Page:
On the Nightstand
The Omnivore's Dilemma: A Natural History of Four Meals - Michael Pollan
I'm almost done with this one, and have been enjoying it immensely. Pollan does a great job of laying out the way food production has become so heavily industrialized, and the hidden impacts of that change. The opening chapter, in which he delves in exhaustive detail into the history of corn, and how it has become the omnipresent force it now is on grocery shelves, is the most compelling, but each chapter has its own highlights to recommend it (be forewarned, though, after the chapter on the Saletan farm you will be really hungry).
Y: The Last Man - Brian K. Vaughan and Pia Guerra
Thanks to the glories of the inter-library loan system (thank you BCCLS!), I have been reading most of the run of this comic, which just ended last month I think. I'm liking the story and characters a lot, and you can definitely see the Lost connection in (which way it runs, I'm not sure though) the pop culture references and sense of pacing and story structure. I have found myself wishing for a broader scope at times - the global story of all males dying instantaneously is a huge one, and yet this is a very focused story, concentrating on on one group of characters - but on the whole I don't mind. I just got the 5th, 6th, 7th, 8th, and 9th collections, and am hoping the 10th (and final, I'm guessing) comes out soon.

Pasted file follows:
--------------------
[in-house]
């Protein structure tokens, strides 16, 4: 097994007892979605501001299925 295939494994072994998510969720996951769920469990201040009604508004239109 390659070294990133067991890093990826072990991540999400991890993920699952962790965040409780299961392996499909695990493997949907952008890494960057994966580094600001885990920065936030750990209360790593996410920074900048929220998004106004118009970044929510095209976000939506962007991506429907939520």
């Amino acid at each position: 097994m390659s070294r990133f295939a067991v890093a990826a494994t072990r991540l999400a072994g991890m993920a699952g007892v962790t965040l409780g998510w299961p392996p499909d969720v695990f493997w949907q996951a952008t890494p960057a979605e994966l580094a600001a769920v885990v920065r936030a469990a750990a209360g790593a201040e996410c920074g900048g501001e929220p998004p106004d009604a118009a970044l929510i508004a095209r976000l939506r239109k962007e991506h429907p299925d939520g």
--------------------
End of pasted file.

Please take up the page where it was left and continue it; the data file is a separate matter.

The Best American Magazine Writing 2007
I absolutely love these collections, and this was a great one, featuring compelling, engrossing stories about the history and secrecy of Scientology, the brutal and horrific school hostage crisis in Chechnya, a candid profile of Christopher Hitchens, and a beautiful, tragic tale of a white farmer and black minister in Africa.